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ˈwu̇lf How to pronounce wolf (audio)
 nonstandard  ˈwu̇f
plural wolves ˈwu̇lvz How to pronounce wolf (audio)
 nonstandard  ˈwu̇vz
often attributive
plural also wolf
: any of several large predatory canids (genus Canis) that are active mostly at night, live and hunt in packs, and resemble the related dogs
especially : gray wolf

Note: Wolves have long been viewed as threats to livestock and people resulting in significant worldwide declines in their numbers and range size due to persistent eradication efforts (as by hunting, trapping, and poisoning).

: the fur of a wolf
: a fierce, rapacious, or destructive person
: a man forward, direct, and zealous in amatory attentions to women
: dire poverty : starvation
keep the wolf from the door
: the maggot of a warble fly
[German; from the howling sound]
: dissonance in some chords on organs, pianos, or other instruments with fixed tones tuned by unequal temperament
: an instance of such dissonance
: a harshness due to faulty vibration in various tones in a bowed instrument
wolflike adjective


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wolfed; wolfing; wolfs

transitive verb

: to eat greedily : devour
wolf in sheep's clothing
: one who cloaks a hostile intention with a friendly manner

Examples of wolf in a Sentence

Noun no sooner had the lottery winner's name been made public than the wolves with their investment schemes showed up on her doorstep Verb don't wolf your food or you'll be sick
Recent Examples on the Web
Hobbs notes that the findings don’t mean that wolf reintroductions won’t have beneficial impacts on their landscapes—but that such changes may be subtler and take more time to come to fruition than previously thought. Sage Marshall, Field & Stream, 15 Feb. 2024 According to Stark, Minnesota is home to approximately 2,900 wolves (of some 4,200 across the Upper Midwest). Katie Hill, Outdoor Life, 15 Feb. 2024 Gray wolves are protected by federal law under the Endangered Species Act. CBS News, 12 Feb. 2024 By 2009, wolves were numerous enough that residents and visitors could see them regularly, especially in the winter. Rocky Barker, Idaho Statesman, 31 Jan. 2024 The apex predators are considered opportunistic generalists, meaning that what wolves eat varies depending on the food sources available to them. Sage Marshall, Field & Stream, 31 Jan. 2024 But NBCUniversal has yet to announce if audiences will get to see how Mary, Gary and his daughter Emma (Ariel Donoghue) will handle life raising a wolf offspring in a potential season three. Brande Victorian, The Hollywood Reporter, 27 Jan. 2024 It's believed that the Wolf Moon moniker for this month's full moon came about because wolves were often heard howling in January, according to the Old Farmer's Almanac. Aliza Chasan, CBS News, 24 Jan. 2024 This moon’s name stems from the belief that wolves are likely to be heard howling at this winter moon due to hunger. Stephanie Vermillion, Travel + Leisure, 2 Jan. 2024
Conwell whipped up cream puffs and pastry cream from Betty Crocker’s classic cookbook, worked as a buser and server at the local country club and eventually was recruited to make the famous cinnamon-and-cheese rolls that club members wolfed down. Kimberly Winter Stern, Kansas City Star, 25 Jan. 2024 Inside the luxury van, wolfing down a salad, is the neatly coiffed 38-year-old entrepreneur Sam Altman, cofounder of OpenAI; a PR person; a security specialist; and me. Steven Levy, WIRED, 5 Sep. 2023 Otway rushed to a baker’s shop, purchased a roll and promptly choked to death while wolfing it down. Scott Lafee, San Diego Union-Tribune, 25 July 2023 Still, the burgers were an improvement from July 4, 1850, when Zachary Taylor wolfed down apparently spoiled cherries and milk (and died five days later ). Calvin Woodward, Fortune, 4 July 2023 Merlin is the sort of dog Archie just can’t understand: a dog that doesn’t wolf down his food the minute it’s placed in front of him. John Kelly, Washington Post, 4 June 2023 Director Mark Mannucci offers an intimate look at his subject, with images of Fauci running from meeting to meeting and wolfing down Wheat Thins between Zooms. Mark Kennedy, Fortune, 21 Mar. 2023 To wolf advocates and conservationists, these successes are justification to bring wolves back to Colorado, too. Eva Botkin-Kowacki, The Christian Science Monitor, 18 Nov. 2020 Some of these guys wolf down rib eyes between pitches. Nick Canepacolumnist, San Diego Union-Tribune, 9 July 2022 See More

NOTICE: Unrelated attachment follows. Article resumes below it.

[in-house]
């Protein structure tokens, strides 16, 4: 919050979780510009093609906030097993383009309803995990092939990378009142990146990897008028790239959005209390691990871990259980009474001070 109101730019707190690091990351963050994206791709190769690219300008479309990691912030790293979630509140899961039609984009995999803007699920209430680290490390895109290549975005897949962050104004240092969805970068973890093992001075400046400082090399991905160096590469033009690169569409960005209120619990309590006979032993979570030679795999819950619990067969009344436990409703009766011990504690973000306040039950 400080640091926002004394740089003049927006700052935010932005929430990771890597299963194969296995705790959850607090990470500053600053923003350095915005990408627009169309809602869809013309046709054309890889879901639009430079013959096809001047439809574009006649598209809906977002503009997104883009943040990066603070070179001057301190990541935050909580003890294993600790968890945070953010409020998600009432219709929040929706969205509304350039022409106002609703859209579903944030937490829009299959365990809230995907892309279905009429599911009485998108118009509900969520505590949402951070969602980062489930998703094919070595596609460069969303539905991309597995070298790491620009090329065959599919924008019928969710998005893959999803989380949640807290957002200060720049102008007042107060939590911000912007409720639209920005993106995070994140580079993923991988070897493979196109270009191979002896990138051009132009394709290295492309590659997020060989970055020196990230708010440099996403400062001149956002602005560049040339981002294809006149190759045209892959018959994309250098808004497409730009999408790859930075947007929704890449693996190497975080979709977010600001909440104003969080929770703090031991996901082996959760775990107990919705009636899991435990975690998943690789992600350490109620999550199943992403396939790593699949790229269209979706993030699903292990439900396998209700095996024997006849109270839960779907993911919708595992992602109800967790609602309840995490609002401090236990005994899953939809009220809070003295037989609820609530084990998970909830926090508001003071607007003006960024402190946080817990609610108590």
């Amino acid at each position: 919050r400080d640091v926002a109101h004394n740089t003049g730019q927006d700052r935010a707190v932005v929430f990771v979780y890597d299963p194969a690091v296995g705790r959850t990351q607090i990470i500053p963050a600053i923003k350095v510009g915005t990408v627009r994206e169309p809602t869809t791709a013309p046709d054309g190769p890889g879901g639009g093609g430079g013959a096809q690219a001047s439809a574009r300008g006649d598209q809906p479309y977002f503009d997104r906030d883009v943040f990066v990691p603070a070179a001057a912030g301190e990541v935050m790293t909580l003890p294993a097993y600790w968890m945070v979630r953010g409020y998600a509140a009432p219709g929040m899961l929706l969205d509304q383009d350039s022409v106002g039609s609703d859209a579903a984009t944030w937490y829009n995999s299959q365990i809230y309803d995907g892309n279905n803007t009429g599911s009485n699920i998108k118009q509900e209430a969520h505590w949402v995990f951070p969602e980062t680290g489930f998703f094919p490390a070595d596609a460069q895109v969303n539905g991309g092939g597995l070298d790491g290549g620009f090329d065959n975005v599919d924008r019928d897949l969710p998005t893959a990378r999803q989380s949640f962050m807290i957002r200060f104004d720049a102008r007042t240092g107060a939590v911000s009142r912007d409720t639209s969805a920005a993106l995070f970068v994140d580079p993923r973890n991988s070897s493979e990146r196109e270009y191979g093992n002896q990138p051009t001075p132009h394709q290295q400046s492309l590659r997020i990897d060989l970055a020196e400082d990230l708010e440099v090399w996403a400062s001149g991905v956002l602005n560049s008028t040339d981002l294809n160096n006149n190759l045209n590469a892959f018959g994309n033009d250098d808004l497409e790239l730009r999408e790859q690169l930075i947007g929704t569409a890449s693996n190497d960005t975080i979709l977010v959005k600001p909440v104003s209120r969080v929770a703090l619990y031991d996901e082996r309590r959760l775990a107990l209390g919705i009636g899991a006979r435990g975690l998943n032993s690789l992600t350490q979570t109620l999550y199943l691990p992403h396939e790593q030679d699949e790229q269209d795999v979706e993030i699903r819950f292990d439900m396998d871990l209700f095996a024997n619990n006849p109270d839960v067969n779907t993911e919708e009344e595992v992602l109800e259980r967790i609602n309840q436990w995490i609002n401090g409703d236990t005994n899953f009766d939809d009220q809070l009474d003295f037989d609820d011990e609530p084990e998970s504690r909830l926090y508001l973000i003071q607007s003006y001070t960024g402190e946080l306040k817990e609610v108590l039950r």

These examples are programmatically compiled from various online sources to illustrate current usage of the word 'wolf.' Any opinions expressed in the examples do not represent those of Merriam-Webster or its editors. Send us feedback about these examples.

Word History



Middle English, from Old English wulf; akin to Old High German wolf wolf, Latin lupus, Greek lykos

First Known Use


before the 12th century, in the meaning defined at sense 1a


1862, in the meaning defined above

Time Traveler
The first known use of wolf was before the 12th century

Dictionary Entries Near wolf

Cite this Entry

“Wolf.” Merriam-Webster.com Dictionary, Merriam-Webster, https://www.merriam-webster.com/dictionary/wolf. Accessed 26 Feb. 2024.

Kids Definition


1 of 2 noun
plural wolves ˈwu̇lvz How to pronounce wolf (audio)
plural also wolf : any of several large bushy-tailed mammals with ears standing straight up that resemble the related dogs, that prey on other animals, and that often live and hunt in packs
especially : gray wolf compare coyote, jackal
: a person who resembles a wolf in fierceness
wolflike adjective


2 of 2 verb
: to eat greedily
wolfed down the pizza

Biographical Definition

Wolf 1 of 2

biographical name (1)

Friedrich August 1759–1824 German philologist


2 of 2

biographical name (2)

Hugo Philipp Jakob 1860–1903 Austrian composer

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